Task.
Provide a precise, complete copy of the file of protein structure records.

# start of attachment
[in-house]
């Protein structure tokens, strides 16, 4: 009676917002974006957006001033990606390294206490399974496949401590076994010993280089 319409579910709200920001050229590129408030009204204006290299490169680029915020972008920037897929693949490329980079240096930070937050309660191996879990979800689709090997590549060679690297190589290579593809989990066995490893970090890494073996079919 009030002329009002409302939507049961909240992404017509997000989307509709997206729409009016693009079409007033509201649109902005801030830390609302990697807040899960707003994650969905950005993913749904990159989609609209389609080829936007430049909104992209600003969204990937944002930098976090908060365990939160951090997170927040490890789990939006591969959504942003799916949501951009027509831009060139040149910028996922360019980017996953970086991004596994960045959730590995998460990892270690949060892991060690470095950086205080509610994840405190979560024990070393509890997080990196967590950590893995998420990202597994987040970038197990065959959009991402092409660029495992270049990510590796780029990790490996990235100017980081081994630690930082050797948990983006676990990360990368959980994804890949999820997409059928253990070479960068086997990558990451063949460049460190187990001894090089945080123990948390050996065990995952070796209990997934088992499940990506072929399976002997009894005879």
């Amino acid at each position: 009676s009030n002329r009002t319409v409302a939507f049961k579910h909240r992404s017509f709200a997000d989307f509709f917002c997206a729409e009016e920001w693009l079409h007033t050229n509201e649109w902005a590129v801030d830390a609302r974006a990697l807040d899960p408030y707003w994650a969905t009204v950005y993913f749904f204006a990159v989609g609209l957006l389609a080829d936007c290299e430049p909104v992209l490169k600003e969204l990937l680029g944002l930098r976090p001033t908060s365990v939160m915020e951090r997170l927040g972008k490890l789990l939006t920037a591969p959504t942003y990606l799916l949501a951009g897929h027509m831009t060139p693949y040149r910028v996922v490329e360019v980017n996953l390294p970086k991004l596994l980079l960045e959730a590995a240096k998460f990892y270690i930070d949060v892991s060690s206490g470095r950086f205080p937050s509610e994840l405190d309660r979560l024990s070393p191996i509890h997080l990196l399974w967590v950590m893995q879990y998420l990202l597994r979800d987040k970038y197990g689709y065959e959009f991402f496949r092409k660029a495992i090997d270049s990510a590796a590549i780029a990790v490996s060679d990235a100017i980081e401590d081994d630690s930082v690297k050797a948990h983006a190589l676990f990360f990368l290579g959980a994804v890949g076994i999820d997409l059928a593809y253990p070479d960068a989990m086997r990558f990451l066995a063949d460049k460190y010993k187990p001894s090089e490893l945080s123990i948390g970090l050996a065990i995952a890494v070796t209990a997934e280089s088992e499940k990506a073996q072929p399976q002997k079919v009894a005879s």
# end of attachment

[in-house]
């Protein structure tokens, strides 16, 4: 009676917002974006957006001033990606390294206490399974496949401590076994010993280089 319409579910709200920001050229590129408030009204204006290299490169680029915020972008920037897929693949490329980079240096930070937050309660191996879990979800689709090997590549060679690297190589290579593809989990066995490893970090890494073996079919 009030002329009002409302939507049961909240992404017509997000989307509709997206729409009016693009079409007033509201649109902005801030830390609302990697807040899960707003994650969905950005993913749904990159989609609209389609080829936007430049909104992209600003969204990937944002930098976090908060365990939160951090997170927040490890789990939006591969959504942003799916949501951009027509831009060139040149910028996922360019980017996953970086991004596994960045959730590995998460990892270690949060892991060690470095950086205080509610994840405190979560024990070393509890997080990196967590950590893995998420990202597994987040970038197990065959959009991402092409660029495992270049990510590796780029990790490996990235100017980081081994630690930082050797948990983006676990990360990368959980994804890949999820997409059928253990070479960068086997990558990451063949460049460190187990001894090089945080123990948390050996065990995952070796209990997934088992499940990506072929399976002997009894005879």
């Amino acid at each position: 009676s009030n002329r009002t319409v409302a939507f049961k579910h909240r992404s017509f709200a997000d989307f509709f917002c997206a729409e009016e920001w693009l079409h007033t050229n509201e649109w902005a590129v801030d830390a609302r974006a990697l807040d899960p408030y707003w994650a969905t009204v950005y993913f749904f204006a990159v989609g609209l957006l389609a080829d936007c290299e430049p909104v992209l490169k600003e969204l990937l680029g944002l930098r976090p001033t908060s365990v939160m915020e951090r997170l927040g972008k490890l789990l939006t920037a591969p959504t942003y990606l799916l949501a951009g897929h027509m831009t060139p693949y040149r910028v996922v490329e360019v980017n996953l390294p970086k991004l596994l980079l960045e959730a590995a240096k998460f990892y270690i930070d949060v892991s060690s206490g470095r950086f205080p937050s509610e994840l405190d309660r979560l024990s070393p191996i509890h997080l990196l399974w967590v950590m893995q879990y998420l990202l597994r979800d987040k970038y197990g689709y065959e959009f991402f496949r092409k660029a495992i090997d270049s990510a590796a590549i780029a990790v490996s060679d990235a100017i980081e401590d081994d630690s930082v690297k050797a948990h983006a190589l676990f990360f990368l290579g959980a994804v890949g076994i999820d997409l059928a593809y253990p070479d960068a989990m086997r990558f990451l066995a063949d460049k460190y010993k187990p001894s090089e490893l945080s123990i948390g970090l050996a065990i995952a890494v070796t209990a997934e280089s088992e499940k990506a073996q072929p399976q002997k079919v009894a005879s």